The Volunteer & Civic Engagement Center organized a service event for M.E.R.C.Y. Communities on Friday, October 2, 2009. The organization provides a supportive housing and service organization for abused, homeless, and at-risk single mothers and their children.

Students spent the afternoon cleaning, painting, and moving air conditioning units to prepare a housing center for new families.

“I volunteered today just to help out because I figure if no one volunteers to do it they’re going to have to get people either way to do it,” said UIS Freshman volunteer Rachelle DeBerry.

“Having the UIS students come out here is really a big help to us every year,” said M.E.R.C.Y. Communities Director of Marketing Brian Ganz.

For more information on volunteer opportunities call The Volunteer & Civic Engagement Center at 217/206-7716 or e-mail volunteer@uis.edu.

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Tuesday, September 22, 2009

Fall into Volunteer Fair teams students with community



The University of Illinois Springfield invited nearly 25 non-profit groups to campus on Tuesday, September 22, 2009 in an effort to get students to volunteer.

It was all part of the first ever "Fall into Volunteer Fair" organized by the Volunteer and Civic Engagement Center, UIS Housing and the Experiential and Service-Learning Programs.

"I think volunteering is a great way for students to find something to do during their free time on the weekends that gives them some type of extra meaning in their lives," said UIS senior and event organizer Andy Shaffer.

Representatives from Lincoln Memorial Gardens, Illinois State Museum, Boys and Girls Club, Planned Parenthood and Memorial Medical Center attended the event.

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Monday, September 14, 2009

UIS Hosts Campus Blood Drive



University of Illinois Springfield students, faculty and staff members rolled up their sleeves to help save lives Monday. The Clinical Lab Science Club sponsored a blood drive and bone marrow typing event at Lincoln Residence Hall.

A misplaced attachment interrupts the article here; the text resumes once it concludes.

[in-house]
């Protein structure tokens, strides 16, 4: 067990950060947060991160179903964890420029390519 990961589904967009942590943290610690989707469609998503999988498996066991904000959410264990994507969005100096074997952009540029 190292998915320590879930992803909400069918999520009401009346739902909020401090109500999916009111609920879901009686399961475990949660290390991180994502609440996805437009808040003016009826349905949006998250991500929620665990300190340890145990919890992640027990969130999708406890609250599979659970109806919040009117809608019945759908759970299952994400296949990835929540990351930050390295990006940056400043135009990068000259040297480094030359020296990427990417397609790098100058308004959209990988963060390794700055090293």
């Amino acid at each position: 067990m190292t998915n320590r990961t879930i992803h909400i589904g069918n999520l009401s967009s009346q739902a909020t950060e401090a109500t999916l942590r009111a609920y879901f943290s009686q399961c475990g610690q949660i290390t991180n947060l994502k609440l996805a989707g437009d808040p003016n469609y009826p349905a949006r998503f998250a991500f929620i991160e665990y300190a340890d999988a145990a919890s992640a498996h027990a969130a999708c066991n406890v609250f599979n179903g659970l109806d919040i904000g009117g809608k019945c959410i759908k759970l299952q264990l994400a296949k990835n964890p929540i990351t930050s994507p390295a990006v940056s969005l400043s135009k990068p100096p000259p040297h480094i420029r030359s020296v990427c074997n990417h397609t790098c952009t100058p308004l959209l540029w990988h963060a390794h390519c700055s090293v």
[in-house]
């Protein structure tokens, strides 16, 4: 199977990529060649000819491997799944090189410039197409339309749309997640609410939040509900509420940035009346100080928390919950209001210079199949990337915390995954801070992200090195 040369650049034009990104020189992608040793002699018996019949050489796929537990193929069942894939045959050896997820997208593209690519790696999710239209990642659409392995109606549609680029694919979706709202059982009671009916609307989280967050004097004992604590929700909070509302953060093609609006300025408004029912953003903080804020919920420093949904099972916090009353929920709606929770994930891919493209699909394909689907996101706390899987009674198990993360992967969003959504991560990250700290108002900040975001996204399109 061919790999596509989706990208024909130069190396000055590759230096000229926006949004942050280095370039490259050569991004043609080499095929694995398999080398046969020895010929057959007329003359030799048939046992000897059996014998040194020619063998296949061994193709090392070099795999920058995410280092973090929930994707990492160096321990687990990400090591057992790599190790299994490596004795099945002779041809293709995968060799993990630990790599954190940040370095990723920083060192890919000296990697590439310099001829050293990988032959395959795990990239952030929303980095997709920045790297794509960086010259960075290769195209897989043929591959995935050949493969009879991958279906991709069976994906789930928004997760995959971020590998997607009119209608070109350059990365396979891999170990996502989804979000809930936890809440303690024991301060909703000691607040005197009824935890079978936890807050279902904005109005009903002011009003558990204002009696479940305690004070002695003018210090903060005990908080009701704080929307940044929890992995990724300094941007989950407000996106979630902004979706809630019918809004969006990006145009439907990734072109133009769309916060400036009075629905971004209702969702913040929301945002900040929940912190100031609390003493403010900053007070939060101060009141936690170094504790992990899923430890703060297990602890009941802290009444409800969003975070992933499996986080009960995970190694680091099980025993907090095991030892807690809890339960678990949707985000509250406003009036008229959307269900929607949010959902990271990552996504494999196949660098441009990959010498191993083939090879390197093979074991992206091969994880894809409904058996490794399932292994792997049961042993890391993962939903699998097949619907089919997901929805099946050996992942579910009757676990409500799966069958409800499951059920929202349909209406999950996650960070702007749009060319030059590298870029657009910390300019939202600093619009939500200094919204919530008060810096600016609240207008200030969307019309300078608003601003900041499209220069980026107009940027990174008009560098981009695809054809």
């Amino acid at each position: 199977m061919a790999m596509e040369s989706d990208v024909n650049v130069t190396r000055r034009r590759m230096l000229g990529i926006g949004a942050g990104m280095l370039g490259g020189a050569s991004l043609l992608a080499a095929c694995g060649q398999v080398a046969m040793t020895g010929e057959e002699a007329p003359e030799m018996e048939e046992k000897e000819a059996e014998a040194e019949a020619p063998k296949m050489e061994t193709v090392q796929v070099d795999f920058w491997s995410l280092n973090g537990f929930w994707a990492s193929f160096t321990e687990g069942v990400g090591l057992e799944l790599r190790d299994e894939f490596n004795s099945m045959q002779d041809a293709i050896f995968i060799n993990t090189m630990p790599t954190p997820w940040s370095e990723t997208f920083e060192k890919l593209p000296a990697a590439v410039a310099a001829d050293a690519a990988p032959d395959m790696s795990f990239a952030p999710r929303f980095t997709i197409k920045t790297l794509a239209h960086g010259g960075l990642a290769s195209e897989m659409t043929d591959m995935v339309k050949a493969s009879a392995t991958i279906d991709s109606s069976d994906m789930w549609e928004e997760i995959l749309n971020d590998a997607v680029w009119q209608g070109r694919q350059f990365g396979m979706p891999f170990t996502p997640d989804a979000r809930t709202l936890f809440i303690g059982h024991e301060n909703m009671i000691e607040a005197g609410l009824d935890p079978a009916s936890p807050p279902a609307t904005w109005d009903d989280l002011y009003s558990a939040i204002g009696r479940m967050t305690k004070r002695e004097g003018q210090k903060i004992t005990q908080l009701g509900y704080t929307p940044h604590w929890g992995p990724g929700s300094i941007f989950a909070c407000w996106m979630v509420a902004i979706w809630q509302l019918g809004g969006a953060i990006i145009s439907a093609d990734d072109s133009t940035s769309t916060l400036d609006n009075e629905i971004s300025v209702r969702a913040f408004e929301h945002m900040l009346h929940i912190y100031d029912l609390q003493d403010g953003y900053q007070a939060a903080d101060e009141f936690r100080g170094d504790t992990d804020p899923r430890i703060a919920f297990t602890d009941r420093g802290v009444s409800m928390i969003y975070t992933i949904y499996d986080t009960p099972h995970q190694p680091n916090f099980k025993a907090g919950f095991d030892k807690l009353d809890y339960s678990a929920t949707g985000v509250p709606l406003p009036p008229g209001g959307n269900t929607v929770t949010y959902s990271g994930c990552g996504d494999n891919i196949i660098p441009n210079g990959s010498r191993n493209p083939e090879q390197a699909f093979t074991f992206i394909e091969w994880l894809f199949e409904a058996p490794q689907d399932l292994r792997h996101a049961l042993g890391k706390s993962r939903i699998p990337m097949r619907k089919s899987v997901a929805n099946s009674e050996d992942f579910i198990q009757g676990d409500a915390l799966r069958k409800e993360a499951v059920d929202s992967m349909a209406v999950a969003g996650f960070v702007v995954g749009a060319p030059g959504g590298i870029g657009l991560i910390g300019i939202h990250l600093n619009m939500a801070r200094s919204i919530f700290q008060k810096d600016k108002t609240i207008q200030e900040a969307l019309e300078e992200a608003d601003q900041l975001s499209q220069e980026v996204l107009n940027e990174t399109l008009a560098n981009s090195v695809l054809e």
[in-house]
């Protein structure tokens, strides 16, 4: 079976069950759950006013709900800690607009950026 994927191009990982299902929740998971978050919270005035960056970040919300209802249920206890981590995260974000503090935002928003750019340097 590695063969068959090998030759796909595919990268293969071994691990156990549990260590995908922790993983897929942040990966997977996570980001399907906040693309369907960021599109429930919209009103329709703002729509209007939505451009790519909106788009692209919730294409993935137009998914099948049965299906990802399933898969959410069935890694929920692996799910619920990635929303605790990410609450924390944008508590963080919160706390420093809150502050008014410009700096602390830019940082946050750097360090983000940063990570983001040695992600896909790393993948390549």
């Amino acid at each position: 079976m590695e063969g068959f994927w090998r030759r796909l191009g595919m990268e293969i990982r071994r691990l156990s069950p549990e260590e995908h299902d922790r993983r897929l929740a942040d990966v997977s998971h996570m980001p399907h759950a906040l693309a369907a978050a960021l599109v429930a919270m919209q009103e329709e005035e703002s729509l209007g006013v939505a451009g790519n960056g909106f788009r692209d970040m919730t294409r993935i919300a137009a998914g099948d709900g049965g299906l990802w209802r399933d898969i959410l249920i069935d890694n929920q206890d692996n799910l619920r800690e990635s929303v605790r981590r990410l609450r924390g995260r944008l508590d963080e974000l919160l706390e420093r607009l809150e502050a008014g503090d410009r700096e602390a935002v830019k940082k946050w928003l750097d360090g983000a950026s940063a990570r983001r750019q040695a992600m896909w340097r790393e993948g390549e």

The drive was put on by the Central Illinois Community Blood Center, which is the main source for blood for 19 hospitals in central and southwestern Illinois.

This is the first time the blood center has teamed up to offer bone marrow typing, which puts donors on a match registry for people in need.

Almost 50 people donated blood during the drive at LRH.

Future UIS Blood Drives:

Monday, November 16 , 2009
Public Affairs Center (Sponsor: Graduate Professional Union)

Wednesday, February 17, 2010
Public Affairs Center (Sponsor: Student Government Association)

Monday, April 19, 2010
Lincoln Residence Hall (Sponsor: Clinical Lab Science Club)

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Friday, August 28, 2009

UIS students volunteer during Service-A-Thon



Students from the University of Illinois Springfield rolled up their sleeves to help out the community through volunteering. It was all part of the Service-A-Thon organized by the Volunteer and Civic Engagement Center as part of Welcome Week 2009.

Volunteers spent time at Washington Park in Springfield clearing shrubs from a hiking trail in order to restore it to a more natural look. Students also went to the Midwest Mission Distribution Center to put together school kits to be shipped overseas. Other students put together cancer survivor packets at the American Cancer Society office in Springfield.

Students are encouraged to sign up in an effort to provide service to the community, meet new friends and learn skills.

For more information about volunteer service at UIS and future events visit www.uis.edu/volunteer/.